The above-identified copending related U.S. patent application of Maslov et al., Ser. No. 09/826,423, identifies and addresses the need for an improved motor amenable to simplified manufacture and capable of efficient and flexible operating characteristics. It is highly desirable to attain smooth operation over a wide speed range, while maintaining a high torque output capability at minimum power consumption. The copending related U.S. applications incorporate electromagnet poles as isolated magnetically permeable structures configured in an annular ring, relatively thin in the radial direction, to provide advantageous effects. With this arrangement, flux can be concentrated, with virtually no loss or deleterious transformer interference effects in the electromagnet cores, as compared with prior art embodiments. While improvements in torque characteristics and efficiency are attainable with the structure of the identified copending application, further improvements remain desirable.
The Maslov et al. applications recognize that isolation of the electromagnet groups permits individual concentration of flux in the magnetic cores of the groups, with low flux loss and no deleterious transformer interference effects with other electromagnet members. Operational advantages can be gained by configuring a single pole pair as an isolated electromagnet group. Magnetic path isolation of the individual pole pair from other pole groups eliminates a flux transformer effect on an adjacent group when the energization of the pole pair windings is switched.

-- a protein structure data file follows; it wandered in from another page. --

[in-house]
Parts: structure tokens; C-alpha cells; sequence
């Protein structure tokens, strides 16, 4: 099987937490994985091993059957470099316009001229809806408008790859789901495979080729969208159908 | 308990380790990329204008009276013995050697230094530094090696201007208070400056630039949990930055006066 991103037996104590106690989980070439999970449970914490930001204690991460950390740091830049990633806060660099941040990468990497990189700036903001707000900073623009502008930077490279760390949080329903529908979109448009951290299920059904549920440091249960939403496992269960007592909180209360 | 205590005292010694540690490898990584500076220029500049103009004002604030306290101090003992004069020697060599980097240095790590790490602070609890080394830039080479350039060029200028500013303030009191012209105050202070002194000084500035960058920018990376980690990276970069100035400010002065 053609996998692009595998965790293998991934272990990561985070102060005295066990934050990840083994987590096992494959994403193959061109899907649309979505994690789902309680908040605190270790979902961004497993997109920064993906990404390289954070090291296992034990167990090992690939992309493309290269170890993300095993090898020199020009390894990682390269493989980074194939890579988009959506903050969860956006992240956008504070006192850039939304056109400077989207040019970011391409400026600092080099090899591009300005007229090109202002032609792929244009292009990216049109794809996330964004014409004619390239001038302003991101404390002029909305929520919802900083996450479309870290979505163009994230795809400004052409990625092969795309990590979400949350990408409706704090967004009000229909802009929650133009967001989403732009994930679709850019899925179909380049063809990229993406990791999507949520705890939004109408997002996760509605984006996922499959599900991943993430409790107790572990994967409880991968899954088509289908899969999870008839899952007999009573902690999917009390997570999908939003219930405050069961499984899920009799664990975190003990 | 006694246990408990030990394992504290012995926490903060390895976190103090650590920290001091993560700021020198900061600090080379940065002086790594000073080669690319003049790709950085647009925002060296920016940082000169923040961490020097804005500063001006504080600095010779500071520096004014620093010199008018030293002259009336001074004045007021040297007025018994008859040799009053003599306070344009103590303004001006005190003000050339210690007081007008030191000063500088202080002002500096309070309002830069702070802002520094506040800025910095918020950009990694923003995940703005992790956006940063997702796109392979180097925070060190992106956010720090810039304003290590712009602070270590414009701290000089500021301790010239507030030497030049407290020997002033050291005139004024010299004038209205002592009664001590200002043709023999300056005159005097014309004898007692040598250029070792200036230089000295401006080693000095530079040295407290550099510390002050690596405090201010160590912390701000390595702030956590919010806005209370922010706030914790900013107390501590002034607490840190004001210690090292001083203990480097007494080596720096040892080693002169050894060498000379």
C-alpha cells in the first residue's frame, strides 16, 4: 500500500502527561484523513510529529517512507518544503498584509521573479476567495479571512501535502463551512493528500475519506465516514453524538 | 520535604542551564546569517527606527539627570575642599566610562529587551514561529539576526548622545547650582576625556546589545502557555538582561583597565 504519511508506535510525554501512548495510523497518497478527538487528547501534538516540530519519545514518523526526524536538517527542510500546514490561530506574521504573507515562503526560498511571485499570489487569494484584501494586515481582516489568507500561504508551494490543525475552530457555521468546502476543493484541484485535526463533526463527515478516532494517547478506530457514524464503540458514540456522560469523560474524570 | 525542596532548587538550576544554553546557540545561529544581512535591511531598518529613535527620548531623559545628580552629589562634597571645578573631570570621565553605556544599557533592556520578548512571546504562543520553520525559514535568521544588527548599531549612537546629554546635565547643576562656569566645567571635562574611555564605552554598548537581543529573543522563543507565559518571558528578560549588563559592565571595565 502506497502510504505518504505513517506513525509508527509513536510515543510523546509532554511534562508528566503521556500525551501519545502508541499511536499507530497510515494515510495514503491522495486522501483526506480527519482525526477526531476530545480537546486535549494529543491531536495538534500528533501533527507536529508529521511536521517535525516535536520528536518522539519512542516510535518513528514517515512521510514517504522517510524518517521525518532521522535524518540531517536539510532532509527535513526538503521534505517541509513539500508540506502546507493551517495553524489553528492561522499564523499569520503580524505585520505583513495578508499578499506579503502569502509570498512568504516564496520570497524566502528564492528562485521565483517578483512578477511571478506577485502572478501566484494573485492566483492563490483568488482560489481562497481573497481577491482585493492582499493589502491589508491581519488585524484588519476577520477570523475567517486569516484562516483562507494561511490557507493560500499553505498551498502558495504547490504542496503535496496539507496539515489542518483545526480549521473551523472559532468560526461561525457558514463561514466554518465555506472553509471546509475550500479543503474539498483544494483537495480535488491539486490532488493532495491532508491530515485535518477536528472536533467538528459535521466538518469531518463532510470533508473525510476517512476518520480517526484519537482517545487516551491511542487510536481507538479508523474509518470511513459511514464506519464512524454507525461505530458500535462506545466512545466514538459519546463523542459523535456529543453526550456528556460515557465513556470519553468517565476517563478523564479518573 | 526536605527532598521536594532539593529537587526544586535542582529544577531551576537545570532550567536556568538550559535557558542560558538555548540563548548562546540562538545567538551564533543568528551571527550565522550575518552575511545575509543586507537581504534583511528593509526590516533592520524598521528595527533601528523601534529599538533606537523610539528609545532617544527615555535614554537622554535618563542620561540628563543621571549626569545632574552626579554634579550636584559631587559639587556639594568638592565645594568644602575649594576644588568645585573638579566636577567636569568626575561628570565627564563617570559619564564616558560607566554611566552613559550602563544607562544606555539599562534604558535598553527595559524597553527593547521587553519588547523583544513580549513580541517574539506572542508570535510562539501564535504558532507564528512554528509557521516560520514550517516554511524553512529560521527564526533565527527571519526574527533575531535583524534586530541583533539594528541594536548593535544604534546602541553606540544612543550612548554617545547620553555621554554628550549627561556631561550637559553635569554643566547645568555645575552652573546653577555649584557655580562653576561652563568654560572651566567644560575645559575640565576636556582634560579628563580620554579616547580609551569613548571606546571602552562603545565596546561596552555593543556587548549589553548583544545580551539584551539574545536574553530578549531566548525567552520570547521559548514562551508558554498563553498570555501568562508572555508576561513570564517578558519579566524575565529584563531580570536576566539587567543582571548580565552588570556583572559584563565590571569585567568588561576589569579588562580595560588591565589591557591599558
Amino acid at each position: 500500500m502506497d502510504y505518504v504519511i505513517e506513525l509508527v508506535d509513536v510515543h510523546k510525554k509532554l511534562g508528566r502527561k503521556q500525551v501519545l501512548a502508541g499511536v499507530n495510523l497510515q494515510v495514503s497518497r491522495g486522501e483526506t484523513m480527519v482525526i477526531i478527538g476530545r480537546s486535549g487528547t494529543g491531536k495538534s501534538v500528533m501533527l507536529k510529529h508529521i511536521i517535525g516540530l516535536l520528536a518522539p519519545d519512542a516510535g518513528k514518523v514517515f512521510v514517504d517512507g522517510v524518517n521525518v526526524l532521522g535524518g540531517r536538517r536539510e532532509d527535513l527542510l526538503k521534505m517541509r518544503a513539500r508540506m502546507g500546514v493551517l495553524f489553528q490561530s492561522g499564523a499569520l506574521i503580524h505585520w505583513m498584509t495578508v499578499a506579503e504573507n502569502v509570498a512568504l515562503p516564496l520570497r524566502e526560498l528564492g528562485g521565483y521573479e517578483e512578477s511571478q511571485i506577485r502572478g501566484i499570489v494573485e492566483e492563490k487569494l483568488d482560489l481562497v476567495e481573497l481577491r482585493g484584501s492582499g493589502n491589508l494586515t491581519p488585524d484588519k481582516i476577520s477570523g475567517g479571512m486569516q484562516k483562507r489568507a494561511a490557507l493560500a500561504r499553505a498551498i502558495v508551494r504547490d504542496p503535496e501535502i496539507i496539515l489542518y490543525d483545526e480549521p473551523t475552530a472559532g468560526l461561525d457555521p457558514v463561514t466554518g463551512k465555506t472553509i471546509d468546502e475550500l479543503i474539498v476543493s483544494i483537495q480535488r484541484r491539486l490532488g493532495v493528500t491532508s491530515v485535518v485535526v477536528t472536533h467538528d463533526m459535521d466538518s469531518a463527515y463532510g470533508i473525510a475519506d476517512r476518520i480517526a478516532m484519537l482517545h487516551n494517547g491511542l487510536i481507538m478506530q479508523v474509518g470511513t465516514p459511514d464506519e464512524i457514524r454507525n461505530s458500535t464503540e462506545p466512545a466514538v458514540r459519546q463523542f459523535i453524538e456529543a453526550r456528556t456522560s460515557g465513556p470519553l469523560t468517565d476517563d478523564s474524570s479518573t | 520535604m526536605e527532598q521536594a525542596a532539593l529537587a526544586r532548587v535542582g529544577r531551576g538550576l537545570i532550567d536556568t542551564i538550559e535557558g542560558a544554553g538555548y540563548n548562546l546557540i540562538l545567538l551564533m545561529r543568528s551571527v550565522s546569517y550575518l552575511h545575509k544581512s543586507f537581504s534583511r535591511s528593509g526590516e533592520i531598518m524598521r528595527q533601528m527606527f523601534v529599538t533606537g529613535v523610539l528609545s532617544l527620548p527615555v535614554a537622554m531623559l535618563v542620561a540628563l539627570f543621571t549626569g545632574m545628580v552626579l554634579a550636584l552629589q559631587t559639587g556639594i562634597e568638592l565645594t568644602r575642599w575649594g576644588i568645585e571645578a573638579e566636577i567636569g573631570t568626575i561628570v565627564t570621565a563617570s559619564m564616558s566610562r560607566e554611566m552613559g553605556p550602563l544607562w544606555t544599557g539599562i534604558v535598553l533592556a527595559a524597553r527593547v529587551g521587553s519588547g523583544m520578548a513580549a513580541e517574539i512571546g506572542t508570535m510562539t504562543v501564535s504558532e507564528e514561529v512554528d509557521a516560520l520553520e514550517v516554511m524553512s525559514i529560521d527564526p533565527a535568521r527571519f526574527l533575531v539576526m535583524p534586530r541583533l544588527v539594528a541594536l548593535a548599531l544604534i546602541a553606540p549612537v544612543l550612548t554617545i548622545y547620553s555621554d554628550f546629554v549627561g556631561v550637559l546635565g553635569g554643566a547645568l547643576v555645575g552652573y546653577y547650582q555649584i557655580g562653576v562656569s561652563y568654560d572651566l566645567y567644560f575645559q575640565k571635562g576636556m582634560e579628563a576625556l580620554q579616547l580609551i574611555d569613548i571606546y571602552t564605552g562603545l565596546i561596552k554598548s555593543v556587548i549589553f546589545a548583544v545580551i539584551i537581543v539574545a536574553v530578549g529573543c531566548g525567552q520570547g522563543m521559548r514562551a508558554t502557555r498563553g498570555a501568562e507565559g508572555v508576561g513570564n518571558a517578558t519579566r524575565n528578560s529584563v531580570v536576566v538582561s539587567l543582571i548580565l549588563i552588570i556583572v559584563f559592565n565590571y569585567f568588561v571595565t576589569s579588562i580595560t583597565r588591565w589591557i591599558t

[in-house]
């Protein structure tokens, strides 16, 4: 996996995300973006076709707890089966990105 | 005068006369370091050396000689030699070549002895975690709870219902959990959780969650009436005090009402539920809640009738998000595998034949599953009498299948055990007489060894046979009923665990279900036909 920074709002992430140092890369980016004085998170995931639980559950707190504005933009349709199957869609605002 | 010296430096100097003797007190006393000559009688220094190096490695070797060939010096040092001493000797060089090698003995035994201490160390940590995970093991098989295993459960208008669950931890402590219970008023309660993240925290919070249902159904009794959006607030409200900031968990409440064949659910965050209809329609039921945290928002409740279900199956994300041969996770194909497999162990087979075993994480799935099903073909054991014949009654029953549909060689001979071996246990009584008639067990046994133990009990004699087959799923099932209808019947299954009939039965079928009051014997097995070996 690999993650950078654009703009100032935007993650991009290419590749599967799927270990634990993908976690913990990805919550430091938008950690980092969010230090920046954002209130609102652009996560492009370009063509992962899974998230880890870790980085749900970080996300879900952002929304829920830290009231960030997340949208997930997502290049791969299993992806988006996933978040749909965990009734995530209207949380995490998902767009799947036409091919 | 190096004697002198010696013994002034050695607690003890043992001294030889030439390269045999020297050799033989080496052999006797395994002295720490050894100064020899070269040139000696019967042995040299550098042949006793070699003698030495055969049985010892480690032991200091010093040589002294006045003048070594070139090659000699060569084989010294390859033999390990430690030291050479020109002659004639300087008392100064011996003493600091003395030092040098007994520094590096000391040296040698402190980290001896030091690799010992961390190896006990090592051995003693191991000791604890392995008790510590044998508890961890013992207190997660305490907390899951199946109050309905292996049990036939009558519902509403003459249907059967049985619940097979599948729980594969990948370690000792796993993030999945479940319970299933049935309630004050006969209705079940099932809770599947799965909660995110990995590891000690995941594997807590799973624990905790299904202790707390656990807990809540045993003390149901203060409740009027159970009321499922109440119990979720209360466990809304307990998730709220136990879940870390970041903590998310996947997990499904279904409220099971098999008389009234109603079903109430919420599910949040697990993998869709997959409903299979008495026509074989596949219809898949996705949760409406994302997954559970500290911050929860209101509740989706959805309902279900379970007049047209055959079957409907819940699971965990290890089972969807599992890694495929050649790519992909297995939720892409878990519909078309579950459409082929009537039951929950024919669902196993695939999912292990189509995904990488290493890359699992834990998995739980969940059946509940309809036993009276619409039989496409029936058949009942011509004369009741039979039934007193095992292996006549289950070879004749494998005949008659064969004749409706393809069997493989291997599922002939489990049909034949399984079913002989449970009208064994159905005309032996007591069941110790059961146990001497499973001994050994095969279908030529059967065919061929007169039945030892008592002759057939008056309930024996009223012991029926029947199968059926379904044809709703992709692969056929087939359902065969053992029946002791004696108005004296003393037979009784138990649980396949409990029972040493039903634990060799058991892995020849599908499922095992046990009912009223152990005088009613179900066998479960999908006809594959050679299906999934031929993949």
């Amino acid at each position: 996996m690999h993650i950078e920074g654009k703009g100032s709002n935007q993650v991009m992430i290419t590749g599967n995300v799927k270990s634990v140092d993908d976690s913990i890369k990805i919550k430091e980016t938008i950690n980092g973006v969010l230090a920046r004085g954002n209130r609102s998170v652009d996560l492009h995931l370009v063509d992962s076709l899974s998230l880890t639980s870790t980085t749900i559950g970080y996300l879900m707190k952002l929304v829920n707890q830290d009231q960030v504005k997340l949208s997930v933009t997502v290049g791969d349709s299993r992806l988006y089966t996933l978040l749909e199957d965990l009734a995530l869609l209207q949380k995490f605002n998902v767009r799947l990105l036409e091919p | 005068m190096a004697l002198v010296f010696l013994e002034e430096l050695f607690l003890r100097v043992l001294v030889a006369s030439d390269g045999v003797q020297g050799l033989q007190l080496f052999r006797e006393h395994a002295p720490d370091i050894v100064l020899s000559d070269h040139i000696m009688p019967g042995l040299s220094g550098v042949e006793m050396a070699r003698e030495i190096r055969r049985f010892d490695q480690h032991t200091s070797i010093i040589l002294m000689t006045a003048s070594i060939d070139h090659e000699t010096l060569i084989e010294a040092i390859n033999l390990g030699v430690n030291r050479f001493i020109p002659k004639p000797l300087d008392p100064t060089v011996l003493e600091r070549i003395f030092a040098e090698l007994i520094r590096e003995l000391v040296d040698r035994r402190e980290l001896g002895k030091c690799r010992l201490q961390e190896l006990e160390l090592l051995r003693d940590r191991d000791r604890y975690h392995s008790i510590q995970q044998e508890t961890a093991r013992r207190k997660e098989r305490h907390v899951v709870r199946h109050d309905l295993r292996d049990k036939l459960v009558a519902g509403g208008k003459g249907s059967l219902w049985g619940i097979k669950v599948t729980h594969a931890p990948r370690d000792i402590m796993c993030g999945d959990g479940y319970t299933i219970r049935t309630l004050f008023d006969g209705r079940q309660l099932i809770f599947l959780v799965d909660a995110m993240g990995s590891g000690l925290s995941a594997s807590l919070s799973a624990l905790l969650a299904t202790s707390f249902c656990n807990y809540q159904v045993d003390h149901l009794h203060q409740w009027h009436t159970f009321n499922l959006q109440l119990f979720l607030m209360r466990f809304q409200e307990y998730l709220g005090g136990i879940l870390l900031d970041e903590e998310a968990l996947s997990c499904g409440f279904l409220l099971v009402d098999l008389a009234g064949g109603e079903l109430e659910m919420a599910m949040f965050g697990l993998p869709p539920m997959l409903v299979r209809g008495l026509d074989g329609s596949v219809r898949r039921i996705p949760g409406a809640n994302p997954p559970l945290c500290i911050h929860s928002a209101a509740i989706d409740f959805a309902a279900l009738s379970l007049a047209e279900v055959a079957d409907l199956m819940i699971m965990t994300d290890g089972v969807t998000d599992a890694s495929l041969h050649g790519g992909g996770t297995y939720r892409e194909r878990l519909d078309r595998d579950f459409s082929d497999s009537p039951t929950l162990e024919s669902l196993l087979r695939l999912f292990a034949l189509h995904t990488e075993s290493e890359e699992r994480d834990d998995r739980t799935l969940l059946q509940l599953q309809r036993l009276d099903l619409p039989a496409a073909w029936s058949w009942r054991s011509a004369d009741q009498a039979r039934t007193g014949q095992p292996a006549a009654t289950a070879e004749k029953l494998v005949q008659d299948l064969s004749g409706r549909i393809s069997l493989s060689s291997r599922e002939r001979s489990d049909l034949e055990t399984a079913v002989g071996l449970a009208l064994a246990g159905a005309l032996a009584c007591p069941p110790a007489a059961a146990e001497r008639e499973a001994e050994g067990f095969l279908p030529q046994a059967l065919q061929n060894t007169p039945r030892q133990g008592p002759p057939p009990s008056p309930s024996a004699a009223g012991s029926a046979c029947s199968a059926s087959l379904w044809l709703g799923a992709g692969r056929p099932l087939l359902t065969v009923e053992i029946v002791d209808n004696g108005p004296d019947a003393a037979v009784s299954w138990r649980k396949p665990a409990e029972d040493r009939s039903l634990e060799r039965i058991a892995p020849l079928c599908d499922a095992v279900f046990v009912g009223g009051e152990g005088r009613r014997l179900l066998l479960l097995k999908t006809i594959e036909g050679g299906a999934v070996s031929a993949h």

Copending related U.S. patent application of Maslov et al., Ser. No. 09/966,101 describes benefits to be gained from utilization of three dimensional aspects of motor structure. Advantages are recognized from the use of materials such as a soft magnetically permeable medium that is amenable to formation of a variety of particular shapes. For example, core material may be manufactured from soft magnet grades of Fe, SiFe, SiFeCo, SiFeP powder material, each of which has a unique power loss, permeability and saturation level. Core geometries and core dimensions of stator elements, with relevant tolerances, can be formed without the need to form laminations and thus optimize the magnetic potential gradient developed between coupled poles of rotor permanent magnets and stator electromagnets. A structural configuration is disclosed wherein axially aligned stator poles and axially aligned rotor magnets provide highly concentrated flux distribution. Such configuration provides a greater number of poles with the same individual active air gap surface areas and/or greater total active air gap surface area than conventional motors having the same air gap diameter.